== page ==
Management consultants must be aware of what their client is already doing strategy-wise, the client's aims outside their particular remit and respect that they cannot turn a company around single-handedly, explains McKenzie:

"There has been bad advice given by consultants but it's usually when consultants become too involved, trying to run companies in place of its managers. We support and advise management, but we are not a substitute for it. It is in the long term health of a company for the management to remain ultimately responsible for the decisions it makes."

Just as no man is an island, no company is detached from its marketplace. As well as being able to pore over the finer points of cost-revenue spreadsheets, consultants must have an intricate knowledge of the market in which their client operates. And the High Street is no exception.

Consumer confidence

fter enjoying a relatively benign environment for the past five years, retailers are suddenly finding themselves facing dampened consumer spending, as M&S painfully discovered over Christmas. Energy bills have shot up over the last six months, with three of the six big suppliers raising prices by about 15%, and Scottish Power announcing it would match them just a few weeks ago. Along with a remarkably high level of indebtedness, (a recent KPMG study found that 22% of Britons are struggling to keep up with repayments) consumers' wallets are likely to be considerably lighter this year before they even hit the shops.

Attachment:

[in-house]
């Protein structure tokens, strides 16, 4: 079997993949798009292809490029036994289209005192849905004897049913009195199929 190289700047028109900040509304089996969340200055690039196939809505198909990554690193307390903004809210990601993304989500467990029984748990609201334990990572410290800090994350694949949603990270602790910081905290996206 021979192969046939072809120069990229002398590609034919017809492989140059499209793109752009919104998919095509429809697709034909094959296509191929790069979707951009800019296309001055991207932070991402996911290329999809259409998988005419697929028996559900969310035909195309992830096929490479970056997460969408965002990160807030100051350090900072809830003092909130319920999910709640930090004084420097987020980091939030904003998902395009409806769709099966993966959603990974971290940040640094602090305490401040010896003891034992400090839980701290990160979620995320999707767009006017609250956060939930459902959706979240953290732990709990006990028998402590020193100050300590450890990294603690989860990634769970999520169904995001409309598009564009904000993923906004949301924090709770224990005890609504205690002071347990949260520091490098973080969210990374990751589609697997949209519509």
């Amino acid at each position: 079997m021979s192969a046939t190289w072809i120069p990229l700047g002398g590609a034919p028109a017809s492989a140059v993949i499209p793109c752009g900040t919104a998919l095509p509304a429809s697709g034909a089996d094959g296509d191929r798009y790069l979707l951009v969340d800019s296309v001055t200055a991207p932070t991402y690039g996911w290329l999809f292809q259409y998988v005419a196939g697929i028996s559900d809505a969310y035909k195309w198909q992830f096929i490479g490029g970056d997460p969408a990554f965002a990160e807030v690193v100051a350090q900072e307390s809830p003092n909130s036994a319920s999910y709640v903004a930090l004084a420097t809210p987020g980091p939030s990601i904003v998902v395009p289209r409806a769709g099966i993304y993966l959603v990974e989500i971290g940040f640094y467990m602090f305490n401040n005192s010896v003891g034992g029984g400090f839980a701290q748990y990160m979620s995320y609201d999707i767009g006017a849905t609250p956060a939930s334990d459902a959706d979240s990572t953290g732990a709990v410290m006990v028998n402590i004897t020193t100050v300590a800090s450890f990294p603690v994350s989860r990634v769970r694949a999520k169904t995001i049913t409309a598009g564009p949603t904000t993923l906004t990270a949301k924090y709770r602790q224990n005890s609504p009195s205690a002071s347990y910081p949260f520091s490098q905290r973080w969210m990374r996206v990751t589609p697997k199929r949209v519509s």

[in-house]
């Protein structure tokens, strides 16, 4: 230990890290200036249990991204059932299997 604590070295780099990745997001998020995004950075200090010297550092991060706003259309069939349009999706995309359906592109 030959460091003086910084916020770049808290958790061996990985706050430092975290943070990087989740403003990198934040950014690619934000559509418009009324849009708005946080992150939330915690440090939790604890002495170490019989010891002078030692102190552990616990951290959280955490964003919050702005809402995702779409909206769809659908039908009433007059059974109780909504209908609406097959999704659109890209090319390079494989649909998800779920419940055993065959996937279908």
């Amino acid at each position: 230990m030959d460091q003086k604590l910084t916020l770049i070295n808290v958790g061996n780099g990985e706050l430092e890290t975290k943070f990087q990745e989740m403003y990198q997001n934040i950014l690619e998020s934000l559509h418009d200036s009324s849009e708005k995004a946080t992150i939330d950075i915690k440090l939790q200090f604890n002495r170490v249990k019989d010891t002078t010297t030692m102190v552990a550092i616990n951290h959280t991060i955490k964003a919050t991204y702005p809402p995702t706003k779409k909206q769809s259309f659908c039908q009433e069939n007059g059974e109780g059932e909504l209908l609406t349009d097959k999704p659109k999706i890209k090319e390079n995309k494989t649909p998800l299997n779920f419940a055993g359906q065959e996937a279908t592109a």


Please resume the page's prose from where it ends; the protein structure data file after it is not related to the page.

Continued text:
"Consumer expenditure could not keep growing as fast as it was without any commensurate shocks," said McKenzie. "What we're seeing at the moment is a lot of unwinding of what has gone on in the past five years. This is not a short term trend: there is no doubt that 2008 will be a tough year."

Although this view appears economically sound, due to the multitude of competing companies and positions within management consultancy, such a strongly-worded prediction rarely goes unchallenged. And Richard Lloyd-Owen, head of consumer business at Deloitte, disagrees with McKenzie.